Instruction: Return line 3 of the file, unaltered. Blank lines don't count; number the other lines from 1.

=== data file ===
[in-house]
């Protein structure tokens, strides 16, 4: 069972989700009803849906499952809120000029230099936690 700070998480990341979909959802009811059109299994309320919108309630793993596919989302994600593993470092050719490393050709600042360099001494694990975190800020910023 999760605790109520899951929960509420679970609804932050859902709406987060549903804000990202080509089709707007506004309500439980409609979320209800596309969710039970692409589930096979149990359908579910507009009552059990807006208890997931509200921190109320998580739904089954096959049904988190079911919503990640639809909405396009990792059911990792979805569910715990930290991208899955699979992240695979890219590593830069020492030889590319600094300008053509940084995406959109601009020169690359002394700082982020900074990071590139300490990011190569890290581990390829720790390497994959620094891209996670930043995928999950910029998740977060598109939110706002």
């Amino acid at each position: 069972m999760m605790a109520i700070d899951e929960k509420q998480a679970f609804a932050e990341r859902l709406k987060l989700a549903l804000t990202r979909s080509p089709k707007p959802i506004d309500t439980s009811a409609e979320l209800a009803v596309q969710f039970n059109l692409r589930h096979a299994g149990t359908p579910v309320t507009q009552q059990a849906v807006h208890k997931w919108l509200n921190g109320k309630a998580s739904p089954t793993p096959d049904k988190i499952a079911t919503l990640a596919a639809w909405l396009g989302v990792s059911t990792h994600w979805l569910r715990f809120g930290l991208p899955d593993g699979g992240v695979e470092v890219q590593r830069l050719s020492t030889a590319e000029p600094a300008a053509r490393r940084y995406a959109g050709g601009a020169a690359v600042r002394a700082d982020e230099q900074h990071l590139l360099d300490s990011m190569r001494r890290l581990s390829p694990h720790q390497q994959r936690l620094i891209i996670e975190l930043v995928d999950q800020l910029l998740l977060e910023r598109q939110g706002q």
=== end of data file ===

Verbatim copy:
């Amino acid at each position: 069972m999760m605790a109520i700070d899951e929960k509420q998480a679970f609804a932050e990341r859902l709406k987060l989700a549903l804000t990202r979909s080509p089709k707007p959802i506004d309500t439980s009811a409609e979320l209800a009803v596309q969710f039970n059109l692409r589930h096979a299994g149990t359908p579910v309320t507009q009552q059990a849906v807006h208890k997931w919108l509200n921190g109320k309630a998580s739904p089954t793993p096959d049904k988190i499952a079911t919503l990640a596919a639809w909405l396009g989302v990792s059911t990792h994600w979805l569910r715990f809120g930290l991208p899955d593993g699979g992240v695979e470092v890219q590593r830069l050719s020492t030889a590319e000029p600094a300008a053509r490393r940084y995406a959109g050709g601009a020169a690359v600042r002394a700082d982020e230099q900074h990071l590139l360099d300490s990011m190569r001494r890290l581990s390829p694990h720790q390497q994959r936690l620094i891209i996670e975190l930043v995928d999950q800020l910029l998740l977060e910023r598109q939110g706002q």